On April 19, 2013, the California Air Resources Board (CARB) voted to link the California cap and trade program to Québec’s cap and trade system. CARB approved changes to the California cap and trade regulation on Friday to allow for the linkage, which is effective January 1, 2014. In practical terms, the linkage opens a new market for greenhouse gas allowances and offsets for California’s regulated entities and offset generators. As Québec’s cap and trade participants enter the California market, regulated entities in California could face tighter competition in bidding for allowances at CARB’s quarterly auctions.
CARB is also planning for additional amendments to the California cap and trade regulation this year. Many of the potential changes were teed up for consideration in CARB Resolutions 12-33, 12-51, and 11-32. Topics up for potential amendment include:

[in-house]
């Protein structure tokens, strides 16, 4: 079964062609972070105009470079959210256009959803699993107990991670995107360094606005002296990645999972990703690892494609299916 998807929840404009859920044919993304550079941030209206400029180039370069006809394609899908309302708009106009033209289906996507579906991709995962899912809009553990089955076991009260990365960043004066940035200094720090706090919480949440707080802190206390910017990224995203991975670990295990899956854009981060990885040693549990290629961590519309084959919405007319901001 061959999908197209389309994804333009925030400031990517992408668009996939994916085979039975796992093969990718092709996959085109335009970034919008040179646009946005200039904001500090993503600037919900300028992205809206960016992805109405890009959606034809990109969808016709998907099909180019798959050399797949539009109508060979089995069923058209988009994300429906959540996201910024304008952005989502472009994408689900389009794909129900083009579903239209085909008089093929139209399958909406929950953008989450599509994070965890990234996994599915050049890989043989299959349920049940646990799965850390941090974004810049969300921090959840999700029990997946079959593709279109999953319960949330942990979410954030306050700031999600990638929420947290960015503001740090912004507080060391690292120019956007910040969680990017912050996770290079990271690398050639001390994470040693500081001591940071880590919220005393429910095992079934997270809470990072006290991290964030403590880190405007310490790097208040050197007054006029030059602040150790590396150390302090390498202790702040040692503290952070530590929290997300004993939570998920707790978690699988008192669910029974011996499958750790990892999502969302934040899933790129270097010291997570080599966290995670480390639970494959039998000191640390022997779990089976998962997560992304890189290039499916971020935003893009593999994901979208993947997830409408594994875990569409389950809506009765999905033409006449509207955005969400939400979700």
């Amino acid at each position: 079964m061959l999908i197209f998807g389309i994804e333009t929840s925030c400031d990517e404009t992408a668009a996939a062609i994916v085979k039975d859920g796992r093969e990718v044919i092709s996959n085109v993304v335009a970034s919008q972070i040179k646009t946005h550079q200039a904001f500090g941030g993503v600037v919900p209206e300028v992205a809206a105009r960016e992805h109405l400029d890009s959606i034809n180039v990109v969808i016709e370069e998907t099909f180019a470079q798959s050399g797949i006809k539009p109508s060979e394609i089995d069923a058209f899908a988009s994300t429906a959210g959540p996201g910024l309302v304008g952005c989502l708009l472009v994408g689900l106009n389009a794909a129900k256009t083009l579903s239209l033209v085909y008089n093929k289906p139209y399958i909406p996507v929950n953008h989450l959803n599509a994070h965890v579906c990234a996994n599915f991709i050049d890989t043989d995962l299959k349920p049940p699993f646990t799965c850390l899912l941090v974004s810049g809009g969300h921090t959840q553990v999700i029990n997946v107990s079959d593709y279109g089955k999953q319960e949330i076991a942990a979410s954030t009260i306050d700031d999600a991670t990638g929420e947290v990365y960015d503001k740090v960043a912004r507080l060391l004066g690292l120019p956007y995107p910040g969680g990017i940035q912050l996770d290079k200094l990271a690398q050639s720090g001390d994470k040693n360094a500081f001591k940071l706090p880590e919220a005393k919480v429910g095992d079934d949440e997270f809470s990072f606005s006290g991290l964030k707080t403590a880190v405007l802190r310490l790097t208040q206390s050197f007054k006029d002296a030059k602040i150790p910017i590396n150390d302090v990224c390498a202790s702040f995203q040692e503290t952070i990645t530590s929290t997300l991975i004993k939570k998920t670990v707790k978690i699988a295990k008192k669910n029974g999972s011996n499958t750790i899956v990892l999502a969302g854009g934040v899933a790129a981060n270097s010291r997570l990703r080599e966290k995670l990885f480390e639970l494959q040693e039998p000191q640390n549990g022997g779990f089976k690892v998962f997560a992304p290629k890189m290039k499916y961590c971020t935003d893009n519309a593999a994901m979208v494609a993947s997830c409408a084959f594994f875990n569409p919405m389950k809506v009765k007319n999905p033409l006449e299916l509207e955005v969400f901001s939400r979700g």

- Refining the definition of resource shuffling and clarifying how CARB will deal with the problem. CARB will base proposed amendments to resource shuffling provisions on the recommended actions presented by staff in October 2012.
- Providing transition assistance to electrical generating facilities with legacy power purchase agreements that do not provide for recovery of the cost of compliance with the cap and trade program.
- Exemption for steam and waste heat emissions from combined heat and power.
- Exemption for emissions from waste-to-energy facilities during the first compliance period (2013-2014).
- Evaluate trade exposure categorizations and modify leakage risk determinations for rare earth mineral extraction activities, acid battery recycling activities, and liquid hydrogen production.